Understanding Your Affiliative and Democratic Safety Leadership Styles

affiliative and democratice safety leadership stylesIn the past couple of issues of Recordable INSIGHTS we looked at the kinds of safety leadership styles we may want to use when we’re setting a new vision in place, when there’s a crisis situation at hand, or when we are dealing with new employees–or even problem employees!  Those two safety leadership styles (Coercive and Authoritative) are very good styles to use when providing direction; but they are not so good when we’re dealing with competent team members.  For that, we need to turn to two other styles: Affiliative and Democratic. [content_protector password=”sls-03″ identifier=”sls-03″]

Recall that there are six safety-leadership styles. They are: Coercive >> Authoritative >> Affiliative >> Democratic >> Pace-setting >> Coaching


The Affiliative style is foremost a relational style–people first! Their goal is to create harmony on the team, and their tendency is to promote relationships before tasks.

Now that’s a very good style to use when we have good, overall performance already in place and we’re dealing with routine tasks.  It’s not such a good style to use, however, for new employees or disciplinary situations.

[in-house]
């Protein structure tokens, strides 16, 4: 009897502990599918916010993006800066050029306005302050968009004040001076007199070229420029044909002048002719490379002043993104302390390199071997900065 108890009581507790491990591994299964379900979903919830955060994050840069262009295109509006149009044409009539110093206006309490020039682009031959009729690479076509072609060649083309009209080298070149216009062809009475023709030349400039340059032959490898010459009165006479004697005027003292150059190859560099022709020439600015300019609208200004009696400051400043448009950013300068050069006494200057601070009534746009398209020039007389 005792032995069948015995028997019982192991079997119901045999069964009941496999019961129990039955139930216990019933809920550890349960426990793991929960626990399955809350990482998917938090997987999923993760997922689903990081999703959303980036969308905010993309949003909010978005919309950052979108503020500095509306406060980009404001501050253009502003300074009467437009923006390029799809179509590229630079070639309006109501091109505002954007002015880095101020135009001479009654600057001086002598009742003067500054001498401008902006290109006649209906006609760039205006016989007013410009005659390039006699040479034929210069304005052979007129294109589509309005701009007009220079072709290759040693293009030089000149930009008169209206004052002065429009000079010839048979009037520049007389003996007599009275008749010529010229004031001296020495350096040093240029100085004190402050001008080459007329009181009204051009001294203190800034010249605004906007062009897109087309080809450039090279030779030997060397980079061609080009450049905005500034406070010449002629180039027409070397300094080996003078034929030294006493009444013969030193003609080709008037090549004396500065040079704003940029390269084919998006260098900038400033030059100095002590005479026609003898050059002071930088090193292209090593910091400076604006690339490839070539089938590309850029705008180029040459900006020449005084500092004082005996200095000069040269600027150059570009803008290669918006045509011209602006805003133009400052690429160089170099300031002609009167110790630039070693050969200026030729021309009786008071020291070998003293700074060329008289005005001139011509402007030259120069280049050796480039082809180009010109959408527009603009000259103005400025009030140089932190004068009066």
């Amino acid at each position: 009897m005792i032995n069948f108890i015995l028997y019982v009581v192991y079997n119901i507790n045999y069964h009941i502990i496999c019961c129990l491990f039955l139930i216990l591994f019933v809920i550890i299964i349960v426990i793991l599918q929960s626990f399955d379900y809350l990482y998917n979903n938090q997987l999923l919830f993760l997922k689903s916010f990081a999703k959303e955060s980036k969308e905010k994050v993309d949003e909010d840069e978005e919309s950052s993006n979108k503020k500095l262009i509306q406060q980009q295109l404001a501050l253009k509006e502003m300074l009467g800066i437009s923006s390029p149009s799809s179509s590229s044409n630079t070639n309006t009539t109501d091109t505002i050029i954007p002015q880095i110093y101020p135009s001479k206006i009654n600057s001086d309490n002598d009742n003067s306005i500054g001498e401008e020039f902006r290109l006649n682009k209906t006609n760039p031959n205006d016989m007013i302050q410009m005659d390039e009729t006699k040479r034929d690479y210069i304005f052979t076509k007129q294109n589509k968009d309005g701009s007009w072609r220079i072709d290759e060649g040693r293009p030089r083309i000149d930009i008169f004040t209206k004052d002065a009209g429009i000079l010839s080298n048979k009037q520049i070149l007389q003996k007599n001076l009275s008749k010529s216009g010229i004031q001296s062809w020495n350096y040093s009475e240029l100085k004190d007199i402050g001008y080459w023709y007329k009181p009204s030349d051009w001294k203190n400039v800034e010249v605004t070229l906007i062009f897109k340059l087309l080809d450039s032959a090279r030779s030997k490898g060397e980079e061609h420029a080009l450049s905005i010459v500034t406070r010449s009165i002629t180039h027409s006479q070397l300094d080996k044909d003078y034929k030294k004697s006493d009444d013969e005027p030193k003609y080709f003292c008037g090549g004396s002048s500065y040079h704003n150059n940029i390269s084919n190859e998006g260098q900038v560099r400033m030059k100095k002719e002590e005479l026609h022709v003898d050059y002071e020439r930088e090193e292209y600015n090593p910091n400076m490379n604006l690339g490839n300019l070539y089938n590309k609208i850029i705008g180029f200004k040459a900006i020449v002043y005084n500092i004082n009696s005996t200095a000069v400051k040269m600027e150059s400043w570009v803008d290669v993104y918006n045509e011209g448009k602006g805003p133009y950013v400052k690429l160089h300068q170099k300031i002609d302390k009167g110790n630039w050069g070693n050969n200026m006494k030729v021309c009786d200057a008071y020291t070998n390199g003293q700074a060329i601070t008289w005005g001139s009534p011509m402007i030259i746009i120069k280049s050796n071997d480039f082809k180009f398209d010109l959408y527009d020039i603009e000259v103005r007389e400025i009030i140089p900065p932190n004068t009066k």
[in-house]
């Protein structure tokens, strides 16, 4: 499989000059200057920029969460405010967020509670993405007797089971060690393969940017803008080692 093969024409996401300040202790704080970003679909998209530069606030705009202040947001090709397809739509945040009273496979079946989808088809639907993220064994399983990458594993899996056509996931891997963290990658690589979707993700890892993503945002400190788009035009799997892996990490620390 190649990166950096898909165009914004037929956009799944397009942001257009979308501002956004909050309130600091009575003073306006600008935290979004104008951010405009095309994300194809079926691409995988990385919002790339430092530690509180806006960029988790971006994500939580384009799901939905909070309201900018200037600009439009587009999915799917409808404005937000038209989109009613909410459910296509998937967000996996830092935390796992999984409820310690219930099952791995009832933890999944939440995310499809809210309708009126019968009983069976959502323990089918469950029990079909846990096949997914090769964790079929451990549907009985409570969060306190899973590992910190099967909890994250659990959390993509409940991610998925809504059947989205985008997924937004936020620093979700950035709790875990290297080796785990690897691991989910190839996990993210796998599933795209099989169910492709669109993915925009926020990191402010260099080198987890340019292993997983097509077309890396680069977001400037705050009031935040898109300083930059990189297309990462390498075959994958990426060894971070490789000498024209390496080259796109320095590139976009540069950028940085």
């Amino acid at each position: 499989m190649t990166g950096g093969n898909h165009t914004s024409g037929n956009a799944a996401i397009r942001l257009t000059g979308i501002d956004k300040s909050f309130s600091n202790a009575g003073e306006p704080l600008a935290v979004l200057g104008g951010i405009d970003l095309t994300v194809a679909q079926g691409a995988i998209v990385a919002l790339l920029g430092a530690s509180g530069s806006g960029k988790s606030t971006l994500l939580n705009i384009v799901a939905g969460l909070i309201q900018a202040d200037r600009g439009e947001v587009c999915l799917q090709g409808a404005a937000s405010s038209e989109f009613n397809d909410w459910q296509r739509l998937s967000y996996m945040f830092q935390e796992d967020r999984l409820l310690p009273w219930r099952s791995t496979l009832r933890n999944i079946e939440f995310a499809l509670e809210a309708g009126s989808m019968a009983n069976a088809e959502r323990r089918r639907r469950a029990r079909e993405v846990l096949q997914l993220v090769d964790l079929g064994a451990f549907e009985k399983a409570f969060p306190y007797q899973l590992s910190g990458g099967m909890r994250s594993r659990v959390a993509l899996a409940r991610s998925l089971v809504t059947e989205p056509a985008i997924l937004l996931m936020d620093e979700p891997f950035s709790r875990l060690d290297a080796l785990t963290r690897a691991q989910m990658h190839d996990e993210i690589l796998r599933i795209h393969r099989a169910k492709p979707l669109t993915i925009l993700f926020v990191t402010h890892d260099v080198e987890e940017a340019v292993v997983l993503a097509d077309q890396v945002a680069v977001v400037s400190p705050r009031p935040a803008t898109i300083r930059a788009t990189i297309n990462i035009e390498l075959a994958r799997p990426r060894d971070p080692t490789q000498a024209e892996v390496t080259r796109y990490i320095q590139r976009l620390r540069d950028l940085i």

The Democratic style is sort of the sibling style of Affiliative.  It’s a participative, “what do you think?” kind of style that’s very good for building owners through consensus.

The tendency is to get and use input when creating a vision and setting direction for the team.

Now this is a very useful style if your team is made up of knowledgeable members who get along well.  It’s, of course, not as useful if you have a non-cohesive team who can’t agree on just about anything.  It’s also not a very useful style to use if your team just makes bad decisions.

Be sure to view the video below for more information on these styles.  In our next issue we’ll look at the final two styles.  But that’s it for this edition of Recordable INSIGHTS. Until next time.



About the Author

Eric Svendsen
Eric Svendsen, Ph.D., is Principal and lead change agent for safetyBUILT-IN, a safety-leadership learning and development organization. He has over 20 years experience in creating and executing outcomes-based leadership development and culture change initiatives aligned to organizational goals, and he personally led the safety-culture initiatives of a number of client organizations that resulted in “best ever safety performance” years for those companies.